Alzheimer’s and Parkinson's on the Rise
Alzheimer’s and Parkinson’s used to be associated with old age because they were not seen affecting young people. However, with medical complications on the rise, more and more young people – below the age of 40, are getting diagnosed with these diseases. There is no known cause explaining the early onset of these diseases.
The symptoms don’t differ in young people and they affect them much as they affect older people. The only difference is that, if they are diagnosed and treated early, then the development of these diseases is slower in young people as compared to older people.
What is Alzheimer’s disease?
It is a serious neurological disorder that progresses gradually and has no known cure. It causes dysfunction of the brain as it kills brain cells and causes the brain to eventually shrink. It results in memory loss, behavioral problems, thinking problems in the patients. It is most commonly found in people 65 years of age or above. The earliest symptoms could be seen in the early 60s or if it is an early-onset case, then it could be seen in the early 40s. There are 3 categories of symptoms
- Memory loss: The initial small forgetful events can become as serious as forgetting the names of family members, not recognizing anyone, or any place, sometimes even forgetting one’s own identity.
- Mood changes: Depression, anxiety, or irritability which can escalate to social withdrawal. This can get as serious as growing deep distrust of everyone around.
- Finding difficulty in thinking, performing basic tasks, or organizing thoughts.
What is Parkinson’s disease?
It is a serious condition that affects the nervous system of the body and results in disrupted body movements. Similar to Alzheimer’s, this disease also used to be associated with old age but now even young people are getting diagnosed with it. Following are the symptoms of Parkinson’s disease:
- The earliest symptom is seen in the form of body tremors. The body parts can experience involuntary shaking now and then.
- Basic body movements such as walking can be slowed down to a great level. The body can start to lose balance.
- It may get difficult to write, or do activities by
- Speech may also be affected and the patient might find it difficult to say even the smallest of things.
- The body can lose the ability to blink, or perform other reflex actions.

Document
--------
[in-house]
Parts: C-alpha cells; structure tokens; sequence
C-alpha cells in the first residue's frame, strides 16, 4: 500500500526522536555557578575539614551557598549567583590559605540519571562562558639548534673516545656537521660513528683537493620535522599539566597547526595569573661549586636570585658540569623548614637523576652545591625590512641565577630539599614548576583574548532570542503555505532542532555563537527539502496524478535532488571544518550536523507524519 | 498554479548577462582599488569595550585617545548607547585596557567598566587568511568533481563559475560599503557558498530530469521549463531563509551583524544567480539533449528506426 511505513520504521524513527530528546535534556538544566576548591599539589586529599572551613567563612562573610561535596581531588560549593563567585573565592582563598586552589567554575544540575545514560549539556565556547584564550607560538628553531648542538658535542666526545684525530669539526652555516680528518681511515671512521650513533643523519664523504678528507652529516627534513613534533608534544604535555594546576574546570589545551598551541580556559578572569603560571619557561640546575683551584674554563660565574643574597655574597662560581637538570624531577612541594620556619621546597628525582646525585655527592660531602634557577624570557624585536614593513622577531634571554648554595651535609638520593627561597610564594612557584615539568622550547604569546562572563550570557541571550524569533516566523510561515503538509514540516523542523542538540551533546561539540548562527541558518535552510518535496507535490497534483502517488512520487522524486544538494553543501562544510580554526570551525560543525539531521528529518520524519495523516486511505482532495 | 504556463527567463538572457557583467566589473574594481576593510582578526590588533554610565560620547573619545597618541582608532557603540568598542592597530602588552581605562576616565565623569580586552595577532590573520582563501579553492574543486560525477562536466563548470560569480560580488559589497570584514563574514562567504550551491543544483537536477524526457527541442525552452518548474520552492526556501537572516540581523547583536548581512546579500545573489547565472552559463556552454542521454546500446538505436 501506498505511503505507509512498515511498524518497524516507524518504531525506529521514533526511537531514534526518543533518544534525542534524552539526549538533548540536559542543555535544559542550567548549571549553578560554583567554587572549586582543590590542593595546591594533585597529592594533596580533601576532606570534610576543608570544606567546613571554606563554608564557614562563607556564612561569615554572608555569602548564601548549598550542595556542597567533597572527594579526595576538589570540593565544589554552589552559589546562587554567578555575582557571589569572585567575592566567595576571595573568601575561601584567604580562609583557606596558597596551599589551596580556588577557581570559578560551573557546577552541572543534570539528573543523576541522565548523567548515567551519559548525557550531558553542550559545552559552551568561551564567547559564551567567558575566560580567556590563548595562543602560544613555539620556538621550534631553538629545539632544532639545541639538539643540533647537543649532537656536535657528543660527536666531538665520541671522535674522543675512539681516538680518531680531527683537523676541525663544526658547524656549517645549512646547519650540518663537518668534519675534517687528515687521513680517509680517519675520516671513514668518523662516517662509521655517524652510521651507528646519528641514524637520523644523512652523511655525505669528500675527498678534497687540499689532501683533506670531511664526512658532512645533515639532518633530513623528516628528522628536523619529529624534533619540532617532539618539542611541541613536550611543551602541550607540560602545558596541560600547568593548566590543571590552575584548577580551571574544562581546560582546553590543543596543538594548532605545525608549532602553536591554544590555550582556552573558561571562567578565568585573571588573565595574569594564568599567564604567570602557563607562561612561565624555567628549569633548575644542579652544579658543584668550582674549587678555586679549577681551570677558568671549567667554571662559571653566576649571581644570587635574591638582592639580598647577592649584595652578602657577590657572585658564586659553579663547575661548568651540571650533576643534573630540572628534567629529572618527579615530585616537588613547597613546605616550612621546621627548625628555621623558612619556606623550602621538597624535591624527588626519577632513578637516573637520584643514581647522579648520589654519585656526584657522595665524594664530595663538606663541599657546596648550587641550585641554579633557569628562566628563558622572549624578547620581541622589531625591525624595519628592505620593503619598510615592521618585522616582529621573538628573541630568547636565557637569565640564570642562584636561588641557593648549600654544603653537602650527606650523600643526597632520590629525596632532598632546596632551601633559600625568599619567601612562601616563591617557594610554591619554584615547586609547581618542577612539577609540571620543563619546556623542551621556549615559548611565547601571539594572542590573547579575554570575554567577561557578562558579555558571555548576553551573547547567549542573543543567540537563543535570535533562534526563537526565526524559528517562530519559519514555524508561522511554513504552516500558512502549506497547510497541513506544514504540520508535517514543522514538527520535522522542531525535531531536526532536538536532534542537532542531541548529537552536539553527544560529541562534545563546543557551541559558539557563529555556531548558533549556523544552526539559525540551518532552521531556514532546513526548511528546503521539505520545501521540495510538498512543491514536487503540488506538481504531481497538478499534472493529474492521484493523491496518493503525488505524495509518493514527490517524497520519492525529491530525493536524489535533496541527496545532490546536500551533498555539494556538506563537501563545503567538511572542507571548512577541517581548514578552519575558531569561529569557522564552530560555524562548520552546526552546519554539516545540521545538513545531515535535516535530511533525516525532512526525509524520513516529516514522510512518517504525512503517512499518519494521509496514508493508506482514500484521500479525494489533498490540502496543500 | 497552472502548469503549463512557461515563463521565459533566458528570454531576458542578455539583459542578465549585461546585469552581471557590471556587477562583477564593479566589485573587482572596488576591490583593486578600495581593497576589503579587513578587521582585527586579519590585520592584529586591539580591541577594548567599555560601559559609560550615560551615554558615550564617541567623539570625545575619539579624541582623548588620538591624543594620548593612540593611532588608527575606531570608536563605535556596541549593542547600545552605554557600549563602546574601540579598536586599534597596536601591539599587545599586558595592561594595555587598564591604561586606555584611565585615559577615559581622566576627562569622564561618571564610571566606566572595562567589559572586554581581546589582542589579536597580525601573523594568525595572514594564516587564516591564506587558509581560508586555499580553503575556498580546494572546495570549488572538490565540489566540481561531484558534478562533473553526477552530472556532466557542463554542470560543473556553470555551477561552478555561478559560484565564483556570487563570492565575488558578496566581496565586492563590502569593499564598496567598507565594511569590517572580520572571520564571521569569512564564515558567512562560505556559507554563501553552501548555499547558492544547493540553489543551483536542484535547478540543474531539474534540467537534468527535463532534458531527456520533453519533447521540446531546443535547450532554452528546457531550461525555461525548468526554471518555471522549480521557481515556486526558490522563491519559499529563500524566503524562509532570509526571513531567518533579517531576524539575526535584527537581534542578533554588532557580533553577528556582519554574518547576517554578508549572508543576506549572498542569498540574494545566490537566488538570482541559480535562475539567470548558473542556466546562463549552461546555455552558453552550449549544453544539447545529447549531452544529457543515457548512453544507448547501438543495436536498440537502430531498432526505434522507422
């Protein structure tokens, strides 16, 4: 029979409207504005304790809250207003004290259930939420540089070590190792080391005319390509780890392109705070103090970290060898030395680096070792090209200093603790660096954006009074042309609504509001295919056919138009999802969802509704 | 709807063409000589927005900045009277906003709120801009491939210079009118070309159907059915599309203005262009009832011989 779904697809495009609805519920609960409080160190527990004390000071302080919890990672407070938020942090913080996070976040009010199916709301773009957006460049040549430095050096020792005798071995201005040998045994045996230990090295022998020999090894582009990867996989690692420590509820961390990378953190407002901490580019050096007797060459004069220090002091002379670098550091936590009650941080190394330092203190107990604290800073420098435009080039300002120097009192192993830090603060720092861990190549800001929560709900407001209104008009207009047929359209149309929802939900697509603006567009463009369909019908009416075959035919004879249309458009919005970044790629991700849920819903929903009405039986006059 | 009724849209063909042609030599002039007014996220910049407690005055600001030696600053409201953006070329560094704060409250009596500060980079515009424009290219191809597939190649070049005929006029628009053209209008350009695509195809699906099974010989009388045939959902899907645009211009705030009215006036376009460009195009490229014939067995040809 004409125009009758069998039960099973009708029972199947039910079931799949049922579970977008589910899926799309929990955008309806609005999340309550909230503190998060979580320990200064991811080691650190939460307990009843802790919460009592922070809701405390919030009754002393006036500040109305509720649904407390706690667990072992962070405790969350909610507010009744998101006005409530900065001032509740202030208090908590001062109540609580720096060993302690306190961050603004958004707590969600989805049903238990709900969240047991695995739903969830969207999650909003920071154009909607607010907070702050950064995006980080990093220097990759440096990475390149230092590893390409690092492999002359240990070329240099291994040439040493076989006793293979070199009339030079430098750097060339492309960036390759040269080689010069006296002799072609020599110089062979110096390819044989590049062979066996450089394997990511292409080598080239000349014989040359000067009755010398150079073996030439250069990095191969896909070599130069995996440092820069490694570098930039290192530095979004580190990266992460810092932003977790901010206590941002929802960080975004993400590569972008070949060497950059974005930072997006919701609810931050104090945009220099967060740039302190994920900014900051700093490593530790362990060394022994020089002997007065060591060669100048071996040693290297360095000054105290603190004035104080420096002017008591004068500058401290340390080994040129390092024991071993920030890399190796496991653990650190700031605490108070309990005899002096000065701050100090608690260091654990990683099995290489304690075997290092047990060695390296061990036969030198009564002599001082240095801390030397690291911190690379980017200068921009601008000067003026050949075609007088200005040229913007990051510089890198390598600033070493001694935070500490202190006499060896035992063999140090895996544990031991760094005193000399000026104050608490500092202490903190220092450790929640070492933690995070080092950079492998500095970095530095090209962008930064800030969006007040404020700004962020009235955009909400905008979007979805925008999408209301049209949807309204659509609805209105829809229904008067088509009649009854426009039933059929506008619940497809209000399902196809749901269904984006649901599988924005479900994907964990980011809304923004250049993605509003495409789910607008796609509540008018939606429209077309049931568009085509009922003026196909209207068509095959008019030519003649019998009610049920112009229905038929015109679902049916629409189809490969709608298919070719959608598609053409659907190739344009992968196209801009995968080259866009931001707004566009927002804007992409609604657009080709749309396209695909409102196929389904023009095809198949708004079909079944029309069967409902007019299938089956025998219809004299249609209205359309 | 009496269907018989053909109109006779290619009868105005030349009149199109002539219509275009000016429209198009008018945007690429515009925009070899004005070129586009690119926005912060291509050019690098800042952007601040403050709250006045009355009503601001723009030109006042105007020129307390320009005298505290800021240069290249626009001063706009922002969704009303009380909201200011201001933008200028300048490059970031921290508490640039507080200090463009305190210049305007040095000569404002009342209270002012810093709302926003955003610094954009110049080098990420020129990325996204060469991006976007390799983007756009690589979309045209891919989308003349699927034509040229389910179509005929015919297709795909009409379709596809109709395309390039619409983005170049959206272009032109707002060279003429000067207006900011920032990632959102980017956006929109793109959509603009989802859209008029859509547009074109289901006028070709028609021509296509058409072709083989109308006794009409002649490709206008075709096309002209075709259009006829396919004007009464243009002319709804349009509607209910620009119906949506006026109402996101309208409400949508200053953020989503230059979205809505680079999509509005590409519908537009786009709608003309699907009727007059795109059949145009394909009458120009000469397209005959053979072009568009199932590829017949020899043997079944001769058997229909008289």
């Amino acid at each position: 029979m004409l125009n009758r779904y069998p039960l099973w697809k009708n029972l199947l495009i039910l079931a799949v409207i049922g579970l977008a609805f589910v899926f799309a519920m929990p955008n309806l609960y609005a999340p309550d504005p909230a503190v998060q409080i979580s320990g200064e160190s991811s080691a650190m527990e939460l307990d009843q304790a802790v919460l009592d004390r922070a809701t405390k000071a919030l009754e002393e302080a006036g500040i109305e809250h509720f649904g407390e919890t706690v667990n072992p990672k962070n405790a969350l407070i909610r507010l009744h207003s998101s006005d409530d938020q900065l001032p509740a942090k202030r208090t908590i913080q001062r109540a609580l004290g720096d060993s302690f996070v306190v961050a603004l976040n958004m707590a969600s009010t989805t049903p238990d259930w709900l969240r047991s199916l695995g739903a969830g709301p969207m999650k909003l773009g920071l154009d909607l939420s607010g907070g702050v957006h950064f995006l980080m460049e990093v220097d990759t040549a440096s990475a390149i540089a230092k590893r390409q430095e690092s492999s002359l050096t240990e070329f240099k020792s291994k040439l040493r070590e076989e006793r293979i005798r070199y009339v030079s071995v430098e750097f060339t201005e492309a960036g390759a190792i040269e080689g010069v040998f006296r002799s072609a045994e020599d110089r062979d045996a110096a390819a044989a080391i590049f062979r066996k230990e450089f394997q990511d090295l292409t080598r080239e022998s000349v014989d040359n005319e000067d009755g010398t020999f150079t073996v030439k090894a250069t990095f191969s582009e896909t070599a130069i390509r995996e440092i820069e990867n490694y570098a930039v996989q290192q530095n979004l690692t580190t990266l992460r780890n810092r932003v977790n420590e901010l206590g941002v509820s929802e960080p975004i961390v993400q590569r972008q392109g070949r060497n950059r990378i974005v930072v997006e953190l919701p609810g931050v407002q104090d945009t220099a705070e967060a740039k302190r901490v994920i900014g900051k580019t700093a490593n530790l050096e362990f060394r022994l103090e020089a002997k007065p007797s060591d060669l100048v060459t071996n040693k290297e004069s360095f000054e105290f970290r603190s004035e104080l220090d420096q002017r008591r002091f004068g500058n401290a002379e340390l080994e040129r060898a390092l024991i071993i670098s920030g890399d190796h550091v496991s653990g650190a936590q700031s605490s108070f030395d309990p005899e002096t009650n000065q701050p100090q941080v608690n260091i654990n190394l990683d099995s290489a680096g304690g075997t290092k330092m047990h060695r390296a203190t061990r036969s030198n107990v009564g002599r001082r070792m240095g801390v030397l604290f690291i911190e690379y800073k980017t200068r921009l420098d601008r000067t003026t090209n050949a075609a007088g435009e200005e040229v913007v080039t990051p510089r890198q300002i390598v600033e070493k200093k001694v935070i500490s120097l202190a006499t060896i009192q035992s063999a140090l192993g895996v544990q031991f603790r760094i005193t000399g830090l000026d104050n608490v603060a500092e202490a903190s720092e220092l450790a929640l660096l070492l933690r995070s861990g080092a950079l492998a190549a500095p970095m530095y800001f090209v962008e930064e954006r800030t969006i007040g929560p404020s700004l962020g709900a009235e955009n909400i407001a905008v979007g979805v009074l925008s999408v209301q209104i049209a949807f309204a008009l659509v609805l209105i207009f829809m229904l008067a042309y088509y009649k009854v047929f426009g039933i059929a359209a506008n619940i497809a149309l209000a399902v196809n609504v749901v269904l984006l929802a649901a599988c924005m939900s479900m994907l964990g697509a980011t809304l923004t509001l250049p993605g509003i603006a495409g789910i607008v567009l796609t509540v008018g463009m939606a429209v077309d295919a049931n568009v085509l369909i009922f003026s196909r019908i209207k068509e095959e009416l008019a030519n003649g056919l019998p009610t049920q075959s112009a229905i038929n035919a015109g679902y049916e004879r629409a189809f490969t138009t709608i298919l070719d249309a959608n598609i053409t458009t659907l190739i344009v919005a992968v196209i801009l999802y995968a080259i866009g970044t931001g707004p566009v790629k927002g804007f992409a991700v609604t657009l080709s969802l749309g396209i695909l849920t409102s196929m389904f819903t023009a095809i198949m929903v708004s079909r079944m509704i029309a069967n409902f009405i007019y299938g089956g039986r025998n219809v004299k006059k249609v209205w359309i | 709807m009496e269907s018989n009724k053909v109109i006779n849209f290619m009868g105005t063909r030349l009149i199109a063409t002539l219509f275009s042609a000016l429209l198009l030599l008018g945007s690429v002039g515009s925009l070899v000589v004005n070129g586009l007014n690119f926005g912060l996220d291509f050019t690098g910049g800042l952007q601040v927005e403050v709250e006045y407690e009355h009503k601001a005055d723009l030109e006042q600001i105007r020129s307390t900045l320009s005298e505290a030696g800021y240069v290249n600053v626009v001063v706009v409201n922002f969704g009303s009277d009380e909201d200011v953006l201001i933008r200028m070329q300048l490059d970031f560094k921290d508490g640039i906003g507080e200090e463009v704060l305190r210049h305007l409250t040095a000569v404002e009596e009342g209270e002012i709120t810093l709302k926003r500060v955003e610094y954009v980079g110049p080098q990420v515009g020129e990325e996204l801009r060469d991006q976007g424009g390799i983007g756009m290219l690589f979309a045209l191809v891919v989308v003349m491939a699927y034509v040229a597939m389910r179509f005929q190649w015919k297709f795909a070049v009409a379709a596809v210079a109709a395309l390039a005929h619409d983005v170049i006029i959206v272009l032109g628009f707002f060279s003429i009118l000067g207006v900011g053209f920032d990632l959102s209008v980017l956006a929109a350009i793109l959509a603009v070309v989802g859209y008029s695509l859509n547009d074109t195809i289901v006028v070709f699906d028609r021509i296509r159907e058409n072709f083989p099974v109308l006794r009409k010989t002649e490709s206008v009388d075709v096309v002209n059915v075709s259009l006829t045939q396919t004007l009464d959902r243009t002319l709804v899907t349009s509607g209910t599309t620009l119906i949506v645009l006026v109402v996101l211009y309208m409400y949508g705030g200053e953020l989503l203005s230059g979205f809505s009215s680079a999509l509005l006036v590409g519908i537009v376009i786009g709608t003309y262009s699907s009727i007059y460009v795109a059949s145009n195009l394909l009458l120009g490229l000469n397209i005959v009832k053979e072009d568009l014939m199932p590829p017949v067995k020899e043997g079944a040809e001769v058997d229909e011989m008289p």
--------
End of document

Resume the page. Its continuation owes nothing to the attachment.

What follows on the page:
How does having health insurance help?
Both – Alzheimer's and Parkinson’s, are extremely expensive & complex to treat. The medications, nursing, surgeries, cost a lot of money that can be affordable for many families. Therefore, having comprehensive insurance that covers critical illnesses can be a relief.
As it mainly affects elderly people, many senior citizen policies provide coverage for both these diseases. However, when looking for health insurance and Alzheimer’s or Parkinson’s coverage, it is important to watch out for restrictions in those policies. These may include:
- Exclusions: The policy might cover only some variants of the illnesses, others might have exclusions for certain medicines, etc.
- Waiting periods: Senior citizen policies have higher waiting periods. One would of course prefer those which have relatively lower waiting periods
- Co-pay clauses: Co-pay means that if a medical urgency occurs, the insured would have to pay a part of the medical bill while the insurer pays the rest. These clauses should be read carefully. Health insurance would have less utility if the policyholder has to bear a large part of the expenses.
Given all this, buying the right plan can get difficult. The insurance experts at SANA.Insure are there to understand the situation of the customers and provide unbiased help in selecting the right plan.
To get in touch with them connect over WhatsApp chat on 8278271818 or call on 1800 202 8118.
Wish you a healthy and happy life!